VM_365 Day 55 Making Time for Ramsgate’s Historic Buildings

Ramsgate Harbour Clock House
Ramsgate Harbour Clock House

The image for Day 55 of VM_365 celebrates Ramsgate’s rich architectural heritage.

In Britain many buildings are listed by English Heritage for their outstanding historical or architectural merit and Ramsgate has one of the highest densities of listed buildings in the country.

The Clock House at Ramsgate Harbour, currently housing the Ramsgate Maritime Museum, is one of the 5.5% of buildings that enjoy a II* listing, regarded as particularly important buildings of more than special interest.

The early work to construct Ramsgate Harbour was undertaken by John Smeaton between 1774 and his death in 1792. In 1794, after a trial period following Smeaton’s death, Benjamin Wyatt took over as engineer for the Ramsgate Harbour Trust.  Although Smeaton had completed the basic structure of the harbour, Wyatt was responsible for maintenance and the construction of  additional harbour buildings and he produced designs for several improvements and new structures.

On Wyatt’s death on 7th February 1807, he was succeeded as engineer for the Ramsgate Harbour Trust by the Scottish civil engineer John Rennie who had carried out many architectural projects for the Admiralty and had consulted with Wyatt on his plans for Ramsgate Harbour. The Clock House building was originally designed by Wyatt and George Louch, his deputy engineer who had been appointed in 1801, as a single storey store house and offices. The building was constructed by Rennie in 1817 from their design.

John Rennie’s second son, also called John, succeeded his father in his civil engineering business in 1820 and also as the engineer for Ramsgate Harbour. Rennie junior continued the maintenance and construction works in the harbour, which included the additions that were made to add the upper storeys and tower to the harbour building turning it into the Clock House that we see today.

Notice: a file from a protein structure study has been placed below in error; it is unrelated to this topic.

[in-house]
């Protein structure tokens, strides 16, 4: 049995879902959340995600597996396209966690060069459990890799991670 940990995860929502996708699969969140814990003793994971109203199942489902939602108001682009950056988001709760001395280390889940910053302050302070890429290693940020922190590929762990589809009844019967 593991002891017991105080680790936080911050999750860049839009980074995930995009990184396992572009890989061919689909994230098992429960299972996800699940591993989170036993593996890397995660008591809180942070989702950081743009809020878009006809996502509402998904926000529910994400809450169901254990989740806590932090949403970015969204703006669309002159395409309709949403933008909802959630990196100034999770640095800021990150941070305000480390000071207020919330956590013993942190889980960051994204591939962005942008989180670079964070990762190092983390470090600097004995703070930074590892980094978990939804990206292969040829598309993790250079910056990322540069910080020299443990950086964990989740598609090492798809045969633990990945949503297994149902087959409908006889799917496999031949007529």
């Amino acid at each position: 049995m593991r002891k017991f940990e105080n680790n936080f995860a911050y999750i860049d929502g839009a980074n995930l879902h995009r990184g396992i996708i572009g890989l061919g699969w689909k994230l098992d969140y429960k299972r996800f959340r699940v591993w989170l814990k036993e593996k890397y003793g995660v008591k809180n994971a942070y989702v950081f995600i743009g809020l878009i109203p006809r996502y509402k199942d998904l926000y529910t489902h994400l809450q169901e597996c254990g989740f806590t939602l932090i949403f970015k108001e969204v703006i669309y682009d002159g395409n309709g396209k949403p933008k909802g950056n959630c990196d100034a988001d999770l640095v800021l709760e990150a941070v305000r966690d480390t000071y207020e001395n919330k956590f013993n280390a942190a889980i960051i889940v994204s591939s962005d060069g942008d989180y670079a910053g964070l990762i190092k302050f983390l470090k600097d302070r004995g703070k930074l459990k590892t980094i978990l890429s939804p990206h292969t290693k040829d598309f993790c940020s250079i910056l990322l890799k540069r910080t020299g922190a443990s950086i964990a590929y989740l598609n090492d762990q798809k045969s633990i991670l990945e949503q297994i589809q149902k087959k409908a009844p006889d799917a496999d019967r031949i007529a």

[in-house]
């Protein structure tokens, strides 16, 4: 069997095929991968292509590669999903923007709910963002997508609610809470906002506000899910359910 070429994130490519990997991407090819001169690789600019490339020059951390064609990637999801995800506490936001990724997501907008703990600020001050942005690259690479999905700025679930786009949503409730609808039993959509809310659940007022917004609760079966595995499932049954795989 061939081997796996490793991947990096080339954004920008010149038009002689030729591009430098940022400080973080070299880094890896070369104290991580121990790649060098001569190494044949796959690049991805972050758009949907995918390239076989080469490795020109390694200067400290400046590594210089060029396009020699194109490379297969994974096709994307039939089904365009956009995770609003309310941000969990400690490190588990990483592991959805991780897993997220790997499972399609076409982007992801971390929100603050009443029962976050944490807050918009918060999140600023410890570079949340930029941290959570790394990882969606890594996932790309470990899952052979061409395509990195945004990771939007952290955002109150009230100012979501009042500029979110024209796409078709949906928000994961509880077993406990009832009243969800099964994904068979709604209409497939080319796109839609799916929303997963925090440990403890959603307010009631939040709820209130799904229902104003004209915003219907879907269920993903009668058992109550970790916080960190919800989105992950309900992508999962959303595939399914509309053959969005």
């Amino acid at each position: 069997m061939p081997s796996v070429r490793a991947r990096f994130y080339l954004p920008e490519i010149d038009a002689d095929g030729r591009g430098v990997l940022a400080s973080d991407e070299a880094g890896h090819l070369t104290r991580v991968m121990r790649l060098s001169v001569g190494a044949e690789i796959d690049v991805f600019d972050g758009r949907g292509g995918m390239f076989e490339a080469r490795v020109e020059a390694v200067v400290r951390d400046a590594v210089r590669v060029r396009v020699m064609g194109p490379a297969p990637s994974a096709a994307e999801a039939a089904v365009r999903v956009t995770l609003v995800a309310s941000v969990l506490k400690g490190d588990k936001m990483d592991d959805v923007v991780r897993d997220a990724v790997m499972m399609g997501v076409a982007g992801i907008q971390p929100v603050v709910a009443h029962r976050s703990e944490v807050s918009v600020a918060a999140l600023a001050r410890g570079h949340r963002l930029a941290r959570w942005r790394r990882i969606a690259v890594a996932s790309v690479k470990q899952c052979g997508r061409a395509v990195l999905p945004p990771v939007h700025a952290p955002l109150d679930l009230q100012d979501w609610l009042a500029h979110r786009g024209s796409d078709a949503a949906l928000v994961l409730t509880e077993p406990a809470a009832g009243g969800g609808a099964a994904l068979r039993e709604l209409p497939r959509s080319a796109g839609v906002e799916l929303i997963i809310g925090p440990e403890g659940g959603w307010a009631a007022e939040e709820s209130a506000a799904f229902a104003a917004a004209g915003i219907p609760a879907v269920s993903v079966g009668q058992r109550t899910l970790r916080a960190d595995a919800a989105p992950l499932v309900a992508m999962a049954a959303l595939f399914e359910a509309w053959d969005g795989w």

The operation of a clock and a unique solar meridian established for Ramsgate, 5 minutes and 41 seconds ahead of Greenwich Mean Time, was described by a naval officer in 1837:

‘In the dome is an astronomical clock, and a meridian line, fixed, by means of a wire, which is used to ascertain its error, for the purpose of rating the chronometers of vessels entering the port…’

The original clock was built by John Moore and Sons of Clerkenwell under the supervision of physicist Henry Kater who had made advances in the design of astronomical clocks. A brass  transit line marking the Ramsgate meridian was set in the first floor of the Clock House building until it was stolen in 1975.

Accurate time pieces were essential to navigation in the early 19th century and their calibration to the fundamental Greenwich Mean Time datum was equally important. Many harbours had prominent clocks that could be observed and used to calibrate on-board navigational clocks by ships that entered the ports.

In 1846 the clock in the tower was replaced with a new clock mechanism made by London clock maker Edward John Dent.  With four, 5ft diameter gas lit dials, operated by rods to keep the mechanism away from the gas lights, the mechanism was housed in the dome along with the meridian apparatus. At Dent’s suggestion, from the 1st of November 1848, the new clock at Ramsgate showed Greenwich Mean Time, bringing an end to Ramsgate’s idiosyncratic time zone.


Anon. 1837. A brief history of Dover and Ramsgate Harbours; with a description of the Coast, between Dungeness, and the Isle of Thanet, and remarks on the probable construction of a Harbour, between the South Foreland and Sandwich Haven. By a Naval Officer. London.

Matkin R.V. 1976. The Construction of Ramsgate Harbour. Transactions of the Newcomen Society, 48(1), pp. 53–72

Robinson J. M.  1973. Samuel Wyatt at Ramsgate. Architectural History Vol. 16, (1973), pp. 54-59+95-96

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